- File Size: 2017 KB
- Print Length: 291 pages
- Simultaneous Device Usage: Unlimited
- Publisher: Xlibris (June 2, 2011)
- Publication Date: June 2, 2011
- Sold by: Amazon Digital Services LLC
- Language: English
- ASIN: B0056ZA86K
- Text-to-Speech: Enabled
- Word Wise: Enabled
- Lending: Enabled
- Amazon Best Sellers Rank: #692,875 Paid in Kindle Store (See Top 100 Paid in Kindle Store)
|Digital List Price:||$9.99|
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Prosperity, Peace and Respect: How Presidents Manage the People's Agenda Kindle Edition
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“Prosperity, Peace and Respect” is an uneven book that discusses 20th-century presidential politics around three issues: the economy, foreign policy, and social stresses. Elizabeth Warren provides the masses with an easy to follow reference on 20th-century politics. This broad 202-page book includes the political issues from every president beginning with Theodore Roosevelt and up to George W. Bush.
1. A well-written book. It’s brief and very easy to read.
2. Respectful and fair throughout. It’s a professional, professorial treatment.
3. Always an interesting topic, presidential history.
4. A very good format. Each chapter goes over each one of the three political issues for each president: the economy, foreign policy, and social stresses.
5. A good quick reference on where the 20th century presidents stood on the aforementioned three key issues.
6. Covers in general the main accomplishments of each presidential term. “Theodore Roosevelt’s work to balance the forces in the economy that appeared threatening to the public peace as well as the health and safety of the people were probably his greatest accomplishments as President.”
7. Curious tidbits provided. “William Taft had a serious physical problem: he was obese.”
8. Presidential philosophy provided. “He (Woodrow Wilson) understood that serving as President involved the exercise of power, but he thought of this as the power not to coerce but to persuade.”
9. Memorable quotes. “The lesson of 20th Century American history seems to suggest that no one theory is applicable to the economy all of the time.”
10. Overcoming challenges. “Franklin Roosevelt, taking office in 1933, sought legislation to advance the program of his illustrious fifth cousin whom FDR revered. Burdened by the Great Depression, with its 25% unemployment condition and the apparent resistance of the Supreme Court to rule against big business, Roosevelt fought for legislation to deal with the condition of the laboring man, the farmer’s need for a living income, fair labor standards and the right of workers to form unions to bargain collectively with business.”
11. Presidential goals. “One of Hoover’s aspirations was to virtually eliminate poverty in the United States. He worried about the 1920-22 depression which, fortunately, was short-lived.”
12. Warren provides her opinion but it’s done so in a measured manner. “By any measure, Herbert Hoover was a very good President of the United States. He coped as well as he could given the understandings of the American people and the economic system of his time. It was a great injustice that he was associated with the Depression for a generation after he served.”
13. Covers as you would expect noteworthy events in American history. “President Truman had the awesome responsibility to consider and decide whether to drop an atomic bomb on Japan in order to bring about the surrender of that country to the United States.”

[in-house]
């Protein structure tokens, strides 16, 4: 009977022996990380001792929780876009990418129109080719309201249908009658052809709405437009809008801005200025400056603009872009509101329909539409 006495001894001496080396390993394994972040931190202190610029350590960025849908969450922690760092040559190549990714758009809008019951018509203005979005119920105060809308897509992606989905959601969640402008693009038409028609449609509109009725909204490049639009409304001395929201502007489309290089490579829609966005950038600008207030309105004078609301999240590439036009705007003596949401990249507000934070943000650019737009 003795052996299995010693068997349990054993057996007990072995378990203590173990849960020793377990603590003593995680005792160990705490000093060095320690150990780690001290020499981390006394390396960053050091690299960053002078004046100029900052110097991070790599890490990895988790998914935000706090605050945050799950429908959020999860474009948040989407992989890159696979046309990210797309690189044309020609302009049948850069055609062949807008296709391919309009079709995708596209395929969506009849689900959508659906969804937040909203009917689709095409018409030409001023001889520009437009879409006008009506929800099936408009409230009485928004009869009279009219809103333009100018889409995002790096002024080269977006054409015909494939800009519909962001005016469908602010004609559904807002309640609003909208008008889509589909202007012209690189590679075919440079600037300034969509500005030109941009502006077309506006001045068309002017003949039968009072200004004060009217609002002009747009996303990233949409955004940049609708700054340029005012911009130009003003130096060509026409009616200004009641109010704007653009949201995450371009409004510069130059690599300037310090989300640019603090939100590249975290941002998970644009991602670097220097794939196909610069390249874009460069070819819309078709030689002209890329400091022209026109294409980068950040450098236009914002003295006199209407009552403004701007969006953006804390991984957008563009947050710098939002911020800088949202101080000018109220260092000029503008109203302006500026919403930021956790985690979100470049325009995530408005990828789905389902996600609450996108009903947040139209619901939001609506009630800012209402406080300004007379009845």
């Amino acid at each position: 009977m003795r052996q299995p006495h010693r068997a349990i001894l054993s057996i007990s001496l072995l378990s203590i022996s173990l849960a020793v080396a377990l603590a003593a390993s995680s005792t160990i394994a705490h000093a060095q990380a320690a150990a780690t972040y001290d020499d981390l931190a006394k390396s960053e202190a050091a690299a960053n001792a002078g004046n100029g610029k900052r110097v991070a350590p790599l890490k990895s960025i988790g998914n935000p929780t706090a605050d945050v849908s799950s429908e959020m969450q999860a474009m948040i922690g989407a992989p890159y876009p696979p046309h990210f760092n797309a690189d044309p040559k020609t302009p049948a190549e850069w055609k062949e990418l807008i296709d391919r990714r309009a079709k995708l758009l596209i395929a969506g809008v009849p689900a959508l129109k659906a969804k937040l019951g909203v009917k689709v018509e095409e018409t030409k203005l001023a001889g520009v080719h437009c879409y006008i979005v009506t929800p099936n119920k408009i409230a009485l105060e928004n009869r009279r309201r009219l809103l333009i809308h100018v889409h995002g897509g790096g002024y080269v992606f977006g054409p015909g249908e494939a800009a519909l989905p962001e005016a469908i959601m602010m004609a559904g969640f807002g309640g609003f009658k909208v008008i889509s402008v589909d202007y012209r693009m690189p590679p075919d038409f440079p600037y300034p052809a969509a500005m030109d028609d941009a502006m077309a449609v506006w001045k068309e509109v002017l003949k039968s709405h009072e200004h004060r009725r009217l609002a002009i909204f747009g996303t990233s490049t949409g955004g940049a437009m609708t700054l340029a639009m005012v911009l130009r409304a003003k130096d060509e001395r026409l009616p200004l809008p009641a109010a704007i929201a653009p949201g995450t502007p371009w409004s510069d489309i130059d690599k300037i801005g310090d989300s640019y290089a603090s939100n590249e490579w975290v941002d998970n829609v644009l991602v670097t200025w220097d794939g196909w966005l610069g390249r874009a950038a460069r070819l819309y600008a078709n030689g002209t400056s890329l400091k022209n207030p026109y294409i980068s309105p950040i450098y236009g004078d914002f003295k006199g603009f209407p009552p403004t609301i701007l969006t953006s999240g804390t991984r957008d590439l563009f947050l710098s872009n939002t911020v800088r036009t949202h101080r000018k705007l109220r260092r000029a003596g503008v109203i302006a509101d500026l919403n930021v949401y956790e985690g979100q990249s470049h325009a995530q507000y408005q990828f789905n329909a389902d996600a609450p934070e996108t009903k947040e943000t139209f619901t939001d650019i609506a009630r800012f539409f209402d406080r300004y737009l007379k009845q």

14. Insight into the Kennedys never gets old. “Americans became excited about the trip to the moon when it was announced in 1969 that the first Apollo mission to land on the moon would occur during the summer.”
15. The incredible presidency of Lyndon Johnson.
16. Interesting look into Nixon. “In spite of the wrongs committed by Richard Nixon, hurting himself and others in the White House, he also served the country’s best interests in his five years as President, making progress in key foreign policy initiatives.”
17. The underappreciated presidency of Carter. “Jimmy Carter’s proudest achievement was the Camp David Accords between Egypt and Israel.”
18. What made Reagan a great president. “What Reagan did superbly well was to give Americans confidence in themselves and the nation.”
19. Clinton’s globalization and the Bushes.
20. Bibliography and notes included.
21. A great Kindle value at time of this review.
1. Uneven book. It’s understandable that presidents that served for more than one term would get more ink but it’s still uneven.
2. Perhaps unreasonable to expect much depth in 200 pages.
3. A bit on the dry side.
4. Too basic. I know it’s intended for the masses but dare I say this book was “dumbed down” to a fault.
5. Lack of charts and diagrams to complement the narrative.
6. Some presidents got the short end of the stick in this book: Warren Harding, Calvin Coolidge, and Gerald Ford come to mind.
7. Hard to put my finger on it but quite frankly I was expecting more. I would have liked to have seen more passion and Warren’s personality come out more.
In summary, it’s challenging to condense the presidential history of the 20th century in such a brief book. The book can serve as a good brief reference but it doesn’t flow smoothly and lacks depth. An average book from a great Senator, read as a quick reference.
Further recommendations: “The Price of Inequality” and “Globalization and its Discontents” by Joseph E. Stiglitz, “Beyond Outrage” by Robert B. Reich, “The Divide” by Matt Taibbi, “Republic, Lost” by Lawrence Lessig, “Divided: The Perils of Our Growing Inequality” by David Cay Johnston, “ECONned” by Yves Smith, “The Great Divergence” by Timothy Noah, and “Bailout” by Neil Barofsky.